The Vrijthof regularly hosts large festivals at various times throughout the year, including autumn and winter festivals. The Carnival before Lent is an amazing occasion where (it seems) the whole city dresses up in costume and parties until the early hours. It really has to be seen to be believed, this is a North European Mardi Gras, hence colder and darker than its American cousin.
Bonnefantenmuseum, Avenue Céramique 250, ☎ +31 (43) 329 01 90 (firstname.lastname@example.org, fax: +31 (43) 329 01 99), . Tue-Sun: 11.00 am - 5.00 pm; Mon: closed, except on public holidays. The museum is the foremost museum of Old Masters and contemporary art in the province of Limburg. The contemporary art collection contains works by an international group of artists, including Sol LeWitt. In addition to contemporary paintings, the collection also includes projections and gallery-sized installations. The collection of Old Masters emphasises on 16th and 17th century Flemish paintings, including major works by Peter Paul Rubens, Anthony van Dyck and Jacob Jordaens. In addition, the collection comprises magnificent medieval sculptures by Jan van Steffenswert, early Italian paintings and a presentation of Maastricht silver.Adult: €7.50; child 13-18: €3.50; child under 13: free entry. edit
Centre Céramique, Avenue Céramique 50, ☎ +31 (43) 350 56 00 (email@example.com, fax: +31 (43) 350 55 99). Tue and Thu: 10.30 am - 8.30 pm; Wed, Fri, Sun: 10.30 am - 5.00 pm. edit
Derlon Museum Cellar, Plankstraat 21, ☎ +31 (43) 325 21 21. Sun: 12.00 am - 4.00 pm. The museum is not wheelchair accessible. Before the restoration of the Derlon Hotel started, Maastricht's city archeologists undertook an extensive survey of the site. The Roman finds, from the 2nd, 3rd and 4th century, are considered so important that it was decided to conserve them and exhibit these to interested parties. The following can be seen in the cellar of Derlon Hotel: part of a 2nd and 3rd century square, a 3rd century well, part of a pre- Roman cobblestone road and sections of a wall and a gate dating from the 4th century.Free entry. edit
Natuurhistorisch Museum, De Bosquetplein 7, ☎ +31 (43) 350 54 90 (firstname.lastname@example.org, fax: +31 (43) 350 54 75), . Mon-Fri: 10.00 am - 5.00 pm; Sat-Sun: 2.00 pm - 5.00 pm. The museum outlines the natural history of southern Limburg. Modern displays offer an insight into both the recent and distant past. Among the museum's highlights are the remains of enormous Mosasauriers and Giant Turtles found in marlstone at the St Pietersberg caverns. Fossils of all shapes and sizes show how South Limburg has changed in the course of the last 300 million years. Adult: €4.50; child 4-11: €3.00; child under 4: free entry. edit
Spaans Gouvernement, Vrijthof 18, ☎ +31 (43) 321 13 27 (email@example.com), . Wed-Sun: 1.00 pm - 5.00 pm. The museum contains period rooms with mainly 17th and 18th century furnishings, including furniture, silver, porcelain and pottery, glassware and paintings. Two of the rooms have been decorated in the mid-18th century Liège-Maastricht Regence Style. Adult: €3.00 (exposition: €4.00); child under 16: free entry. edit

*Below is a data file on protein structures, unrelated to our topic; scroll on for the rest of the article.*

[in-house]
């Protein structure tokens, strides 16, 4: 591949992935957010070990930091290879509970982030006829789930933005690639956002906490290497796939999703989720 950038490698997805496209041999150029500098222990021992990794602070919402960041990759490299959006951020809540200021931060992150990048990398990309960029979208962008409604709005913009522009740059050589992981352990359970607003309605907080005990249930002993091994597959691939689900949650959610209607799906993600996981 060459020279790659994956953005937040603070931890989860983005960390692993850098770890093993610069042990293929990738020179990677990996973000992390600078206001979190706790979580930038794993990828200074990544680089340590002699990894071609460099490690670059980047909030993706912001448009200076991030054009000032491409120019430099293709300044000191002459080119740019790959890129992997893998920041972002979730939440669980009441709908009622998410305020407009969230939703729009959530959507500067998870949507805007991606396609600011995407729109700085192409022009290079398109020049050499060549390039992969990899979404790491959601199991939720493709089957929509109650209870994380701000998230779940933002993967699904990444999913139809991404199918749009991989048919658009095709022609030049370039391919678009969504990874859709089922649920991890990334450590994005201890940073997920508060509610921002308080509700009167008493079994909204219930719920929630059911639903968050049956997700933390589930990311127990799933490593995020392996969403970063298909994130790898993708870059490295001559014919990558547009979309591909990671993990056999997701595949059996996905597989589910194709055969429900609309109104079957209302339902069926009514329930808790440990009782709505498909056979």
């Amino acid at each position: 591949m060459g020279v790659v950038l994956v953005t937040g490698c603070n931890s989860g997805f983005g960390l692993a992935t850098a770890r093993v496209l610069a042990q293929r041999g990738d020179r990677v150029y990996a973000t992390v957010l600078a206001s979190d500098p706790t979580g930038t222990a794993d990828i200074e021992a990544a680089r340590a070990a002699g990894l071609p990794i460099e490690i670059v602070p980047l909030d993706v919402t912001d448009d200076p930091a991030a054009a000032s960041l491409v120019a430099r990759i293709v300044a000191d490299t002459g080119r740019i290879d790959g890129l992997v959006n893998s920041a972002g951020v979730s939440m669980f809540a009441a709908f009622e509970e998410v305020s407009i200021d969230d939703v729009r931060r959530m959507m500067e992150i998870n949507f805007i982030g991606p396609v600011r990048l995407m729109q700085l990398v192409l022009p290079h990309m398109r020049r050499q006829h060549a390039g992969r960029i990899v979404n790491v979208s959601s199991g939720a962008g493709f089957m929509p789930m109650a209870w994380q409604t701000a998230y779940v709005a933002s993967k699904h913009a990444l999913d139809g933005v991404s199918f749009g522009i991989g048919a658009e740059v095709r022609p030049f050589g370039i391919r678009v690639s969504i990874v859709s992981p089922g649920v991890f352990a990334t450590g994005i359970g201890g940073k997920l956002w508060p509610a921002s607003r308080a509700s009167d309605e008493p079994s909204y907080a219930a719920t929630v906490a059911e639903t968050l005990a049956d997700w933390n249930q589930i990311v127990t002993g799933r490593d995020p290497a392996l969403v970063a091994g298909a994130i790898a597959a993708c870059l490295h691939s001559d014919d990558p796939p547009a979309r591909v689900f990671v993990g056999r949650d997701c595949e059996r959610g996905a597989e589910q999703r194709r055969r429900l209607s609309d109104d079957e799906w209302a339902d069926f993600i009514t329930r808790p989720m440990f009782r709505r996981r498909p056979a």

Saint Pietersberg Caves (Grotten Sint-Pietersberg), Buitengoed Slavante, Slavante 1, ☎ +31 (43) 325 21 21, . Local marlstone mine with over 20,000 passages dug out over centuries, used as shelter during sieges and bombings. Tours essential; check website for details (English and Dutch times differ). Boats runs from the city centre with commentary pointing out interesting landmarks along the way.edit
Kazematten, Tongerseplein, ☎ +31 (43) 325 21 21, . A network of bunkers on the west side of Maastricht from which soldiers fired at invaders; again, tours are essential.edit
'Regular' shopping centre, known for its exclusivity.
In the Netherlands, the policy regarding soft drugs (such as weed, hash and magic mushrooms) is lenient. Therefore, there are several coffee- and headshops where you can buy these products. It is tolerated to buy up to 5 grams of marijuana. Make sure you bring your identification card or drivers license with you, because the shops are very strict about age and they will check it no matter how old you look. You have to be at least 18 years old to enter a coffee- or headshop.
The coffeeshops in Maastricht have a lot (2.2 million annually!) of foreign customers, so they are able to understand Dutch, English, French and German. The Mississippi boat is the most popular with coffeeshop visitors from abroad. It is a coffee shop built in a large boat which lays in the Maas river and is certainly worth visiting. However it is regarded as having overpriced products and lower quality by locals and connoisseurs. Recommended are; Black Widow, a small coffeeshop located outside of the city center but having reasonable prices and good quality, Easy Going for its centrality and Heaven 69 for the open roof diner. Club 69, just around the corner of the Cool Running, is the oldest, smallest but most laid back one in town. For tourists other than Dutch, German or Belgian, there is a coffeeshop at Koestraat near the Beluga restaurant that is outside of the "union" and will serve you.